So far, the private equity industry has been relatively quiet on the matter. The four largest private equity managers – Blackstone Group, Carlyle Group, Apollo Global Management, and KKR – did not list the bill as a pending regulatory risk in their recent SEC annual report filings.
Our understanding is that the private equity is firmly set against complying with the newly-promulgated-but-toothless private equity fee reporting template from the Institutional Limited Partners Association. You’d expect the private equity industry to be working against Chiang’s bill if they thought it was likely to pass. Does their inaction indicate that they know that Chiang and Cooley only want credit for proposing a bill, as opposed to having it pass? Or are they confident that they have enough California public pension funds who will come out in opposition if need be so as to keep their hands clean?
So it is important once again for Naked Capitalism readers, particularly those of you in or with friends, family, and colleagues in California, to ontact elected official by letter or e-mail. And better yet, the same missive can serve as an important prod to the many parties that can help move this bill forward.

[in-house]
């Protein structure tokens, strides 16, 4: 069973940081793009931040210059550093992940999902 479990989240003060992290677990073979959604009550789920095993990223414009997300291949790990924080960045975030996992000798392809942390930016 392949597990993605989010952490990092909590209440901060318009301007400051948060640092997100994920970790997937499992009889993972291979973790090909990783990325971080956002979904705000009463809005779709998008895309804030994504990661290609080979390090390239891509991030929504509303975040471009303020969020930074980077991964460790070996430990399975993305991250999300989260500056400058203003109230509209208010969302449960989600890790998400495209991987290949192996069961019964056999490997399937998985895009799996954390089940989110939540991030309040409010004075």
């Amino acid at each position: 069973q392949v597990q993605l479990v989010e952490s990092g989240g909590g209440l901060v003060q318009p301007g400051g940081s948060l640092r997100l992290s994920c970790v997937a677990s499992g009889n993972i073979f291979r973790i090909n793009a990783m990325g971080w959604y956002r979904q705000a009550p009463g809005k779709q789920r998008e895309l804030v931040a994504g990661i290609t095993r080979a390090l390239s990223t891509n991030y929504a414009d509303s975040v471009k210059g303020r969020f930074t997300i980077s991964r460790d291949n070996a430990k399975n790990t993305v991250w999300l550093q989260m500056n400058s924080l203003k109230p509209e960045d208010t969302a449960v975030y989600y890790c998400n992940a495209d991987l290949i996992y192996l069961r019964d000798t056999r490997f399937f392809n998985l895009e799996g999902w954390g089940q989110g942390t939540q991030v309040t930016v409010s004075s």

Most important is to write your state Senator and Assemblyman to tell them how important it is for them to back this legislation. Crib arguments from the Flaherman document. The overarching theme should be that the public pension funds have shown themselves to be so badly captured as to be incapable of acting in the best interests of beneficiaries and California taxpayers. It is important to depict the funds as being remiss and needing the legislature to force the disclosure of information that the limited partners should have insisted on getting from the very outset. You can find the contact information for your state Senator and Assemblyman here.
Send a copy of this letter to the editorial board of the Sacramento Bee:
The Sacramento Bee
2100 Q. St.
Sacramento, CA, 95816
Or you can rework it as a letter to the editor or an op-ed and submit it using this form.
Please also send copies or letters to the editor to your local paper. They carry a great deal of weight with elected officials.
Last but critically important, please send a copy to John Chiang and CalPERS and CalSTRS board member, state Controller Betty Yee, or give them a call:
Mr. John Chiang